• Example 7
  • [0184]
    Subjects diagnosed to have both periodontitis and significantly elevated systemic blood levels of the apolipoprotein B associated with blood LDL levels are entered into a clinical trial and randomly assigned to either a group using a placebo dentifrice or a dentifrice containing 0.35% of the H-2 antagonist ranitidine. Subjects use their respective dentifrices daily for a period of six months. Analysis of blood samples taken at baseline before initiation of the study's treatment phase and again following six months of products usage, for levels of the apolipoprotein B shows a significant decrease for the subjects using the ranitidine dentifrice as compared to the placebo group.
  • Example 8 Sub-Gingival Gels
  • [0185]
    Ingredient Ex. 8A Ex. 8B
    Cimetidine 10.0
    Ranitidine 12.0
    Poly(lactyl-co-glycolide)/ 30.0 20.0
    50:50 copolymer
    Propylene carbonate 60.0 68.0
    Total 100.0 100.0
  • [0186]
    The above compositions can be prepared by first dissolving the copolymer into the propylene carbonate using a propeller mixer. Powdered drug active is slowly added and mixed into the polymeric solution to a uniform consistency. The resulting gel like fluids can be inserted into or around the periodontal pocket or gingival region via syringe.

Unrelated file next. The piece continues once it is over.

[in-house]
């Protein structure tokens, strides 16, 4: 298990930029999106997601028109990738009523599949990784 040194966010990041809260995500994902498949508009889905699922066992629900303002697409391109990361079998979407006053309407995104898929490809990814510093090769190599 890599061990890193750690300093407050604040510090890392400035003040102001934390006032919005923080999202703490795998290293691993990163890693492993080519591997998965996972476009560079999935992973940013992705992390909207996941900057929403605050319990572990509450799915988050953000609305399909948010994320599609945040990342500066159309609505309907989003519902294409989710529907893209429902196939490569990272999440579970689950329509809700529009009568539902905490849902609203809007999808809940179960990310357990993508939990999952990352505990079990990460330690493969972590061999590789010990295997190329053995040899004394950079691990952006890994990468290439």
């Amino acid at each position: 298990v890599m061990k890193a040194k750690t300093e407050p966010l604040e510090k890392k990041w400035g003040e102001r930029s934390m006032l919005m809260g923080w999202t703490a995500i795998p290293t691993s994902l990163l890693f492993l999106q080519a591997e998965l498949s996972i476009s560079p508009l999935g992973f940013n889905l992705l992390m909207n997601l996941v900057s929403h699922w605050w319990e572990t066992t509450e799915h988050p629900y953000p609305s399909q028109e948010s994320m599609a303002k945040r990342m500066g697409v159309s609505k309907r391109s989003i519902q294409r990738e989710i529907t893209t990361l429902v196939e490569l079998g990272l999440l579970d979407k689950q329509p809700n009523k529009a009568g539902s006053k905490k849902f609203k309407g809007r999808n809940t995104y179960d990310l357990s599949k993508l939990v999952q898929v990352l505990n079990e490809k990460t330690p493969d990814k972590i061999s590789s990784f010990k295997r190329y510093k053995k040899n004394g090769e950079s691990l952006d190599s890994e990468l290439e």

• [0187]
    Having thus described the invention in detail, it will be clear to those skilled in the art that various changes may be made without departing from the scope of the invention and the invention is not to be considered limited to what is described in the specification.
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Clasificaciones
Clasificación de EE.UU.424/48, 514/456, 514/81, 424/94.1, 514/562, 424/725, 514/165, 514/570, 514/251, 424/49, 514/569
Clasificación internacionalA61K31/426, A61K31/198, A61K38/43, A61K36/18, A61K31/525, A61K31/60, A61K8/49, A61K31/4164, A61P29/00, A61K31/662, A61K31/407, A61K9/20, A61K9/12, A61P3/02, A61K9/68, A61P1/02, A61K31/353, A61K31/00, A61Q11/00, A61K31/192, A61K31/341, A61K45/00, A61K31/675, A61K45/06, A61K9/08, A61P43/00, A61K9/06
Clasificación cooperativaA61K31/426, A61K8/4973, A61K31/407, A61K31/00, A61Q11/00, A61K31/662, A61K45/06, A61K31/4164, A61K8/4946
Clasificación europeaA61K31/407, A61Q11/00, A61K31/4164, A61K45/06, A61K8/49F1, A61K31/00, A61K31/662, A61K31/426, A61K8/49H
Eventos legales
FechaCódigoEventoDescripción
25 Mar 2016FPAYFee payment
Year of fee payment: 4